Through their research and powerful presentation skills, a group of Grade 10 students was awarded $5000 to donate to a local charity last week. The award was part of a program headed by the Toskan Foundation, which assists charities across Canada and educates students about becoming involved with their community. As part of the program, students work in groups to develop and give a presentation on their chosen charity. The Toskan Foundation then awards $5000 to one group based on the quality of the students’ presentation and the financial need of the charity. The program was introduced at SMUS last year, when Director of Service Mr. Kevin Cook hosted a small pilot project that involved forty Grade 10 students.
This year, the program expanded and became an invaluable part of the Grade 10 curriculum. Students from the Planning 10 classes formed 40 groups in total. In class, the students were introduced to the concept of community service, and the range of charities in the Victoria area. Focused on helping charities that serve people, the students researched organizations by making phone calls and on-site visits to decide which charity they would represent.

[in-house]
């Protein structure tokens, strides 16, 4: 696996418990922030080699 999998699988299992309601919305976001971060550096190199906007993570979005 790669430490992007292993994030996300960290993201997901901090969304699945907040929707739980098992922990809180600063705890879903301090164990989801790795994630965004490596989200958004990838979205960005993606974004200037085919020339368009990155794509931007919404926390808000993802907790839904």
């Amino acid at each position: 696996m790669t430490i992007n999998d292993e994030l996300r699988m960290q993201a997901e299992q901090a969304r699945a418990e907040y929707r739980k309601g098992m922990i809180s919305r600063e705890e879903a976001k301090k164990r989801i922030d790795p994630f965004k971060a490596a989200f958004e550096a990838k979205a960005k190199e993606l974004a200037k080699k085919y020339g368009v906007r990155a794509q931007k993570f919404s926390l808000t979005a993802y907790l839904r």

Through student voting in the classrooms and a round of semi-finals, three charities ended up in the final deliberations: Women’s Transition House, Community Living Victoria, and Power to Be, all worthy local grassroots organizations. Judges at the finals were made up of community members, including City of Victoria Councillor Chris Coleman, and SMUS students connected with the Victoria Foundation, another programme at SMUS that focuses on funding grants to local charities.
Choosing from the three strong presentations was a tough decision, but the group championing Power to Be came out on top. Benji Schaan, Kelly Twa, Guiliana Bianco, and Genna Purcell accepted a large cheque for $5000 written out to the Power To Be organization, which supports experiential learning for youth with disabilities and youth at risk.
Mr. Cook really values the learning experience involved with community service, and the importance of having a programme like this embedded into the curriculum. “Any service is good, but when you can tie it back into the curriculum, it makes the students remember their experience that much more.” Mr. Cook is very happy with the results of the programme and it will continue on for many years, as it has demonstrated an astounding ability to inspire community involvement and awareness in our students.